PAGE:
This conventional method was devised by Mr. Pierre Ghestem, (born February 14, 1922 and died on April 11, 2000), and Mr. Claude Delmouly, (born 1927 in Tour and died 2006), of France. These Monaco responses to a strong, artificial 2 Clubs opening bid constitute a feature of the Monaco Bidding System devised by Mr. Pierre Ghestem and Mr. Claude Delmouly. The continuations are not included for each possible response since the rebid changes according to the first response.

The bridge student can also review a complete overview of the Monaco Bidding System by reviewing Ghestem on this site. These .pdf files have been compiled and presented on the web for the benefit of the bridge student. They are, however, only in the French language.

     
     

The responses indicate either a minimum, a certain number of Aces and/or Kings, and possible distribution as described in the following schematic. Mr. Pierre Ghestem did not designate any Aces and/or Kings as controls although they could possibly be construed as such, if the bridge player so wishes:

2 : Shows a minimum of points between zero and 6 points and is negative. The responder holds possibly Queens and Jack, but only one King maximum.
2 : Shows 1 Ace or 4 Kings.
2 : Shows 2 Aces or 3 Kings.
2 NT: Shows 3 Aces or 2 Kings.
3 : Shows 7 plus high card points. The responder holds no Ace, maximum one King. The responder holds at least a 5-card plus Club suit. This response is considered natural.
3 : Shows 7 plus high card points. The responder holds no Ace, maximum one King. The responder holds at least a 5-card plus Diamond suit. This response is considered natural.
3 : Shows 7 plus high card points. The responder holds no Ace, maximum one King. The responder holds at least a 5-card plus Heart suit. This response is considered natural.
3 : Shows 7 plus high card points. The responder holds no Ace, maximum one King. The responder holds at least a 5-card plus Spade suit. This response is considered natural.
3 NT: Shows a minimum of 7 plus high card points, and balanced to semi-balanced distribution. The responder may not hold an Ace or a King. All points consist of Queens and Jacks.
4 : A first response on the four level shows at least a 5-card plus Club suit headed by the King-Queen-Jack, or two playing tricks.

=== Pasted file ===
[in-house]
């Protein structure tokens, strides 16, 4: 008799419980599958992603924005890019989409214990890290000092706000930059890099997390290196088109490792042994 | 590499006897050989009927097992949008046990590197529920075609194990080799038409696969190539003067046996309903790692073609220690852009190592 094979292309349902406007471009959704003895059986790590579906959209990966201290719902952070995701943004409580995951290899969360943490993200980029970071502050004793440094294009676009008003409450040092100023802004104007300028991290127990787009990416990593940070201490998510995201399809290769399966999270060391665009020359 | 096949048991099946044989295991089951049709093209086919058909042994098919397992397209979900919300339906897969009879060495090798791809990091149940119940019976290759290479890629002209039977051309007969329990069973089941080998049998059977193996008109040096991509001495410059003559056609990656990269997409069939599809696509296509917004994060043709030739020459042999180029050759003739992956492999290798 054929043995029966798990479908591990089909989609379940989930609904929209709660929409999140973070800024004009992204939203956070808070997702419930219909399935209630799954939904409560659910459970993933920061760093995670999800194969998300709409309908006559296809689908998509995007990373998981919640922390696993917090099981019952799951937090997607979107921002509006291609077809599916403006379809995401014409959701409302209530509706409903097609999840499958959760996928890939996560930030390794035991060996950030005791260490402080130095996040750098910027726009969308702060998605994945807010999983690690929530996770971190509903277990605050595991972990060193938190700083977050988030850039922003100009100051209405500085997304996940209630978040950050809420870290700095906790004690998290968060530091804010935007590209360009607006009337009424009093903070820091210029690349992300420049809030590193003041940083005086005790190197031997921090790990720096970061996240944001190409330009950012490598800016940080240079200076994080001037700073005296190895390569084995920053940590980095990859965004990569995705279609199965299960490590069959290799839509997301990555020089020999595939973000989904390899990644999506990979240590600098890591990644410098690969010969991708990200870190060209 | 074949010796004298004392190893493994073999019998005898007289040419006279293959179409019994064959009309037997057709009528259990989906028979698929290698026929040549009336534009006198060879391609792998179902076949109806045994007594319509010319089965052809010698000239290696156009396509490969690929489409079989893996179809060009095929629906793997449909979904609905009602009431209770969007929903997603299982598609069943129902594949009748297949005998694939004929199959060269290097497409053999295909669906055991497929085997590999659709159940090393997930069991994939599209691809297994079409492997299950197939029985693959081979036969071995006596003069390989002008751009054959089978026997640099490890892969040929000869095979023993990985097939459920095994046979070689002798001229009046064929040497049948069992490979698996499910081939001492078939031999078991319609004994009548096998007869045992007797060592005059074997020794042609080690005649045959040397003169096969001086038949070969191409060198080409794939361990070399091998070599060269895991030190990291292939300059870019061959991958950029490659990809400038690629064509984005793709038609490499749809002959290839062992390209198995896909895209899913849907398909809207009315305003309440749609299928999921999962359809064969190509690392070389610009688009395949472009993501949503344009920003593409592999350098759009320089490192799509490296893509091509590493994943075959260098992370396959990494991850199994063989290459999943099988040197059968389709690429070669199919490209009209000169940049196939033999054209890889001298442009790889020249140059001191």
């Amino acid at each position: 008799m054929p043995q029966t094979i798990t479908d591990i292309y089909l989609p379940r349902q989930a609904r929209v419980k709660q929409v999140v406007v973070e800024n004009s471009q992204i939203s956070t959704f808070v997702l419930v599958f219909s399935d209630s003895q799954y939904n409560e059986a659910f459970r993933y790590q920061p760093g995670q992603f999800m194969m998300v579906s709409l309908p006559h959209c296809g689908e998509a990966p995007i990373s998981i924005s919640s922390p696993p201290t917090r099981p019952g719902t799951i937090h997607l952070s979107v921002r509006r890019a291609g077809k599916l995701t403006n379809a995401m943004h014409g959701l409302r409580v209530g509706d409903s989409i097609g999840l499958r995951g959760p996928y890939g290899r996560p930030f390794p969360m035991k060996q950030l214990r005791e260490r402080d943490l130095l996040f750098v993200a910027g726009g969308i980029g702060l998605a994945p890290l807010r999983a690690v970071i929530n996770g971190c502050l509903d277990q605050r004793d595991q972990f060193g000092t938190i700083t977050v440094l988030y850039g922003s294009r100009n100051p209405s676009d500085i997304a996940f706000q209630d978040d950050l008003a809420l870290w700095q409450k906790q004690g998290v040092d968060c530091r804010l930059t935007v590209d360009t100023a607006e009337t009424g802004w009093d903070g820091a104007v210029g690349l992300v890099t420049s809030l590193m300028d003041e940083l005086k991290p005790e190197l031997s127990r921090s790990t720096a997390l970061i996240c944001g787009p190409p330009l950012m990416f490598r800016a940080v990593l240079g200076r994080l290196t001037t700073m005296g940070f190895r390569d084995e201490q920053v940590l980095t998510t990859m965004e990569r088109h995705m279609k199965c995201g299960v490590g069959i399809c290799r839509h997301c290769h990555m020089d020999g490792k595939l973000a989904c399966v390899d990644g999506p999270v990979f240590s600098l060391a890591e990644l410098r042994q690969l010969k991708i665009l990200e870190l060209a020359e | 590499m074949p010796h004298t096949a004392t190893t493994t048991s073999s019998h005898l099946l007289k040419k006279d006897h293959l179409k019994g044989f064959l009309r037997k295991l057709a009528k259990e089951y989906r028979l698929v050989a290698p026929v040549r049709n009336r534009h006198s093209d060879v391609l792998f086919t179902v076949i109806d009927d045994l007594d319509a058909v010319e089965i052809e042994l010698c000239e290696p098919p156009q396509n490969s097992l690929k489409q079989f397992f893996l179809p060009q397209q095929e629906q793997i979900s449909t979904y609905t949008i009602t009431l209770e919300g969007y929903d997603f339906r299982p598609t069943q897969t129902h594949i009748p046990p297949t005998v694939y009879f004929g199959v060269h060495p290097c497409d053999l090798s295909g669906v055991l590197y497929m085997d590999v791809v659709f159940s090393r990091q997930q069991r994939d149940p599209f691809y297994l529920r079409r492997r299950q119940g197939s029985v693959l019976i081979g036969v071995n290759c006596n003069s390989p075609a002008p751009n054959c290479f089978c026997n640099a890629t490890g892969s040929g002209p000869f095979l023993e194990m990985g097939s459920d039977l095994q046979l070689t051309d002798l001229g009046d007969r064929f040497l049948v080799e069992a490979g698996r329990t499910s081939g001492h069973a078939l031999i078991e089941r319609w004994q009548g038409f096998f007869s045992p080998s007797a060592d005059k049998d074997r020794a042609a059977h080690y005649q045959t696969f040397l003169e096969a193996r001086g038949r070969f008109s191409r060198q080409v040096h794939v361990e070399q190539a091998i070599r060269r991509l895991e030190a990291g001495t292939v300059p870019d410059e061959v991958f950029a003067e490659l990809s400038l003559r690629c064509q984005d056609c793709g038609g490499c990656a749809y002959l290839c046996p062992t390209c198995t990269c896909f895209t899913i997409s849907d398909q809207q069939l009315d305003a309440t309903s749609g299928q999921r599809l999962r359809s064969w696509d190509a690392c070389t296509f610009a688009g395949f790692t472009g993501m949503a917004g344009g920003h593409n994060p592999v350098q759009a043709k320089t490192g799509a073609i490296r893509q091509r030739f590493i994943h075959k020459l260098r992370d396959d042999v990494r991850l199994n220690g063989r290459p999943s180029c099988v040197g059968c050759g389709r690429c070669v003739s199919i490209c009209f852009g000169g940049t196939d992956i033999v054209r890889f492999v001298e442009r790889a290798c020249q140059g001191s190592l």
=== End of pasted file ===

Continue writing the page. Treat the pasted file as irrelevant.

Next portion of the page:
4 : A first response on the four level shows at least a 5-card plus Diamond suit headed by the King-Queen-Jack, or two playing tricks.
4 : A first response on the four level shows at least a 5-card plus Heart suit headed by the King-Queen-Jack, or two playing tricks.
4 : A first response on the four level shows at least a 5-card plus Spade suit headed by the King-Queen-Jack, or two playing tricks.

This response method, as stated by the developer Mr. Pierre Ghestem, has the advantange that the responder is able to show the number of held Aces and Kings on the two level. The idea behind these particular bids is the fact that the opener must also have a certain amount of high card points, otherwise known as Aces and Kings, and as soon as the responder can communicate the number of held Aces and/or Kings, then the opener can deduce with reasonable certainty the location of the Aces and/or Kings held by responder.

     
     

The bridge student can also purchase the publication authored by Mr. Pierre Ghestem and Mr. Claude Delmouly and study their Monaco Bidding System, which includes the responses to a strong, artificial 2 Clubs opening bid and the continuances.

Variations on this concept in responding to a strong, artificial 2 Clubs opening bid do exist and the bridge student should be aware that these variations do differ somewhat from the original concept.

Presented is also a group picture from the year 1960 with several of the most experienced bridge players of France, who were victorious at the France aux Olympiades. Apologies for the quality of the picture. By courtesy of Claire Bridge.

     

 

 

If you wish to include this feature, or any other feature, of the game of bridge in your partnership agreement, then please make certain that the concept is understood by both partners. Be aware whether or not the feature is alertable or not and whether an announcement should or must be made. Check with the governing body and/or the bridge district and/or the bridge unit prior to the game to establish the guidelines applied. Please include the particular feature on your convention card in order that your opponents are also aware of this feature during the bidding process, since this information must be made known to them according to the Laws of Duplicate Contract Bridge. We do not always include the procedure regarding Alerts and/or Announcements, since these regulations are changed and revised during time by the governing body. It is our intention only to present the information as concisely and as accurately as possible.

 


     
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